Saturday, 19 August 2017

Rosie and Me

I have a job!  Three weeks ago I applied for a job as a metal fabricator at a local signmaker.  I was completely straight with them about my skills: I learned to do my welding on-farm and most of my practical talents are what I learned in the same place and with the State Emergency Service.  A few days later they offered me the job: there had been better candidates, but they “liked my attitude”.  I started the next day.

The work is hard: a great deal of it involves lifting and moving items made out of aluminium and acrylic.  My first few days were spent either installing signs at Benalla and Shepparton and Melbourne and polishing letters which will form part of a sign halfway up a building.  The start time varies from 0500hrs to 0730hrs.


There was a “you are here” moment when going out to a sign-repair in Melbourne.  The sign belonged to a medical practice from which I used to request medical records and repeats.  This proved something, but I’m not sure what.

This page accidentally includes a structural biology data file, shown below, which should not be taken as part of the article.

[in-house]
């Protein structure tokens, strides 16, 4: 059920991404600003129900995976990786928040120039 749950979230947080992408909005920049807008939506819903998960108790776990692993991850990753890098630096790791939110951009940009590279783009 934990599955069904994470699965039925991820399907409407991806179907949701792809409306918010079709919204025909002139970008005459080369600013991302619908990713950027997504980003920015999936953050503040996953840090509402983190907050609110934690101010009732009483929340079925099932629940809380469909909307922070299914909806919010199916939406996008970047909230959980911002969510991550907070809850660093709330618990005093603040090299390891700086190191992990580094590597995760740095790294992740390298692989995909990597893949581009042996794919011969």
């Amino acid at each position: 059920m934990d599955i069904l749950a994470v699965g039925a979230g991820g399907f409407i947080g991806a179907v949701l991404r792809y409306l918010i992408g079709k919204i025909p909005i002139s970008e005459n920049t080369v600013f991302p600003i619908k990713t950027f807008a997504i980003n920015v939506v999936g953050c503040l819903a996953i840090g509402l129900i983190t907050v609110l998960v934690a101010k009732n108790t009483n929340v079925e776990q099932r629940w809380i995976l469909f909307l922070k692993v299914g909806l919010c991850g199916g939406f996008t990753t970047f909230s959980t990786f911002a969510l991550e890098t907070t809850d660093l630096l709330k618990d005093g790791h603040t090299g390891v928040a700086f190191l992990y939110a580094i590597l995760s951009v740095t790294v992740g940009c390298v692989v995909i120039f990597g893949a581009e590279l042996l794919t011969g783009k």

For the last few days I’ve been working blisteringly hard cutting lengths of aluminium for welding into frames for signs.  The client is a very valuable one and each cut must be accurate to within half a millimetre.  The target is enough material for 134 signs; as at 1730hrs on Friday I had completed 116.  The most satisfying thing in the world is working hard at something worthwhile.  I found myself wondering if this work truly is worthwhile.  It was hard not to wish I was putting this much energy into serving the Red Cross or the SES, or that the army hadn't knocked me back.  This led me to thinking about the “Rosie the Riveter” women who went from being housewives and secretaries and shop assistants to being welders and bomb assemblers during the last World War (it was the closest analogue I could think of for my own change in circumstances).